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Studying Studying biology, but missing math

  1. Mar 30, 2012 #1
    That's my first year in college and I'm studying Biology. I'm pretty happy with everything (classmates, teachers) but the fact is, my favorite subjects so far have been maths and statistics (and my favorite teachers were from the math department).
    I study biology because, since I'm not sure in what field I'd like to work at, I can try a lot of different things (the subjects are very different one from another, and I like that).
    It hasn't been three months yet since I finished both maths and statistics and I miss it a lot. I'd rather attend three hours of math than one of botanics (which bores me to death), and lately I've been thinking about changing into math.
    But I'm not sure about math either, because I'd like to work with something related to nature (closely related). So, I'll be auditing a math class (I haven't had the chance yet, I'll try to begin after spring break), and I hope I'll be able to understand it, more or less.
    It's not only that I miss math, which I do, but that I'm a little bit concerned in my math level. If I end up specializing in something like mathematical biology (that's my plan for the moment), will I know enough math? In my college there's no specialization related to that (I'm ok with studying abroad), and almost nobody in my class is slightly interested in numbers, they hate them in fact, so I don't have any friends who have the same 'problem'.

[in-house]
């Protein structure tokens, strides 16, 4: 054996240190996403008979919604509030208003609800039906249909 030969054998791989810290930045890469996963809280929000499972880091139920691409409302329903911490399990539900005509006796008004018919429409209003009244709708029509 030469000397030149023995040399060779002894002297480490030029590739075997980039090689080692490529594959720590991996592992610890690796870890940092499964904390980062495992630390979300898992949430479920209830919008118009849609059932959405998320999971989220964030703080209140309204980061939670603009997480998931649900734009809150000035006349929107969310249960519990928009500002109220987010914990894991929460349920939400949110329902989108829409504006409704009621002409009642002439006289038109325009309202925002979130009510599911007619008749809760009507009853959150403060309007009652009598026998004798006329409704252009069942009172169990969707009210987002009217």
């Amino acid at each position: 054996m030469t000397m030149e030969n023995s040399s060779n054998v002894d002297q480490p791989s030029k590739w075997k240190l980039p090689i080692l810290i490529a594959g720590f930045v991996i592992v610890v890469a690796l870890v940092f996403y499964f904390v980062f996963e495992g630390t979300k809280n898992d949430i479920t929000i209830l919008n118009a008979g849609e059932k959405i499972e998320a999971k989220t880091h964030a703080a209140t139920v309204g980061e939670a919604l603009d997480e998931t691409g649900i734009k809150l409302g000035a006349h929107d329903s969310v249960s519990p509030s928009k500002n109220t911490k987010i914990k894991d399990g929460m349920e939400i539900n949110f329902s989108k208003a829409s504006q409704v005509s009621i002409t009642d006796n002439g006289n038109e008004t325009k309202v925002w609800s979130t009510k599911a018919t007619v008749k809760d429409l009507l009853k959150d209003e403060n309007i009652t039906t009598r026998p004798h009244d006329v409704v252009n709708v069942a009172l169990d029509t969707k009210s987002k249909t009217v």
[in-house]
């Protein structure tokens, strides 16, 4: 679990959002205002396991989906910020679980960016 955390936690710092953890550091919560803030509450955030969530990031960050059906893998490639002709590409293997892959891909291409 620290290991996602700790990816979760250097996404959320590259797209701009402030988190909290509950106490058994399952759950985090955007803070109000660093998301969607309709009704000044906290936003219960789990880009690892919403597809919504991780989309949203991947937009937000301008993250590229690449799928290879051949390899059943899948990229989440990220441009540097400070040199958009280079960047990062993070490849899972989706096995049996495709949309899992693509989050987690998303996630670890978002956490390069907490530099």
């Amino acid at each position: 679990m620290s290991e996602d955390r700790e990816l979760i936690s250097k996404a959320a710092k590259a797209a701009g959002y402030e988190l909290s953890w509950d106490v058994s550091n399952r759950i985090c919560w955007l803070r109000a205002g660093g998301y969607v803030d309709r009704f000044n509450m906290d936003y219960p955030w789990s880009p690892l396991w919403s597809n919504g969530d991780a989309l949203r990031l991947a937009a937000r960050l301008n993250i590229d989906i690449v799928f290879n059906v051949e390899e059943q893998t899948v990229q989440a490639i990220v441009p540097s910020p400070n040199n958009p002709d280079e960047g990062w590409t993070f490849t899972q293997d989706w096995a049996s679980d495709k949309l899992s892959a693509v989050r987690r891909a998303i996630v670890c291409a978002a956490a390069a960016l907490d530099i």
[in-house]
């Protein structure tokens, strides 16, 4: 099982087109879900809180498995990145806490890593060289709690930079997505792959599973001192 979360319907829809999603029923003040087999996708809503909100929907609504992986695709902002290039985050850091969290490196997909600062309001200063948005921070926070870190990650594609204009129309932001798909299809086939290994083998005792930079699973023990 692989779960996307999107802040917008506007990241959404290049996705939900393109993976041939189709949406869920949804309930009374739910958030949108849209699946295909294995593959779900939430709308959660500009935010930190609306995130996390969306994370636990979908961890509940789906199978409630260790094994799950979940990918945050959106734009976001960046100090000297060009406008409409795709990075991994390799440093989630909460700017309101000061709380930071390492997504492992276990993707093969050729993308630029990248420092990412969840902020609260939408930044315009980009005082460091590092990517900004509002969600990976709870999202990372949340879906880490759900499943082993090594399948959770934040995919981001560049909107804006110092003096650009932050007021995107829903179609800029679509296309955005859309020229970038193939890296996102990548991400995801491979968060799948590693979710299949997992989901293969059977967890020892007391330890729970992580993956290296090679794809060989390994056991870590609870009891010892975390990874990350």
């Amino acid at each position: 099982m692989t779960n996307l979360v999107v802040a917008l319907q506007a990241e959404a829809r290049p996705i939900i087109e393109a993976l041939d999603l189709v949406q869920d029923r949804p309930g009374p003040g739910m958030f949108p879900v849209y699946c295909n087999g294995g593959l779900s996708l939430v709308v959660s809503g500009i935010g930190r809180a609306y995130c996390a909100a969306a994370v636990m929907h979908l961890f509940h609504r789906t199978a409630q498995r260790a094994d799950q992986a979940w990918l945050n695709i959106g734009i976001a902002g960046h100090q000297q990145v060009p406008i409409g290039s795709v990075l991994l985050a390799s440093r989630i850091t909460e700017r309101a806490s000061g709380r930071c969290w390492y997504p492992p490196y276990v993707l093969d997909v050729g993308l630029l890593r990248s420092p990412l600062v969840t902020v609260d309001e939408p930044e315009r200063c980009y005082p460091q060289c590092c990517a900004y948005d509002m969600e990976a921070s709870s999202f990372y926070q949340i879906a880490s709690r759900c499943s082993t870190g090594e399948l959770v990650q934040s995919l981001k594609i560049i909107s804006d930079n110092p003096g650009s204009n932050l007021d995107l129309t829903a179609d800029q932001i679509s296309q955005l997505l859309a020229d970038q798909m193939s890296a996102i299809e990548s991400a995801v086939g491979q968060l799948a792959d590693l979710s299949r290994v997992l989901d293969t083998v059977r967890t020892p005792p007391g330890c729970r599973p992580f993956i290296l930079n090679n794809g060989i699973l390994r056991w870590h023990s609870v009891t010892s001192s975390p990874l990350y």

my question is: am I doing right, studying Biology and auditing math classes (and possibly reading books on math)? I'm a little bit confused...:(
  2. jcsd
  3. Mar 30, 2012 #2
    First, are thinking graduate school? If you are wanting to do any type of research then graduate school is necessary. This will allow you to specialize in a specific field. It sounds as if you may be interested in a biophysics program. Take a look here to see if it is something you may be interested in. If so, look around at different graduate programs to see what backgrounds they want for their incoming graduates.

    Many biophysics programs are housed in the biology or biochemistry departments but also in physics. Many of the biophysics grad programs housed in the physics department require a physics BS to apply while programs in the biology or biochem departments will take graduates from many different backgrounds. This includes biology, math, chemistry, biochemistry, physics, and even engineering. Most programs require preparation in math: calc I, II, III and Differential equations (and some beyond this) and some type of undergraduate training in biology, chemistry, and biochemistry. With this being said, if your lacking any of the subjects I just mentioned, most programs will allow you to take these courses as part of your graduate course work. This is simply because there are students coming from all different backgrounds and it is impossible in most cases for students to be sufficiently trained in ALL categories.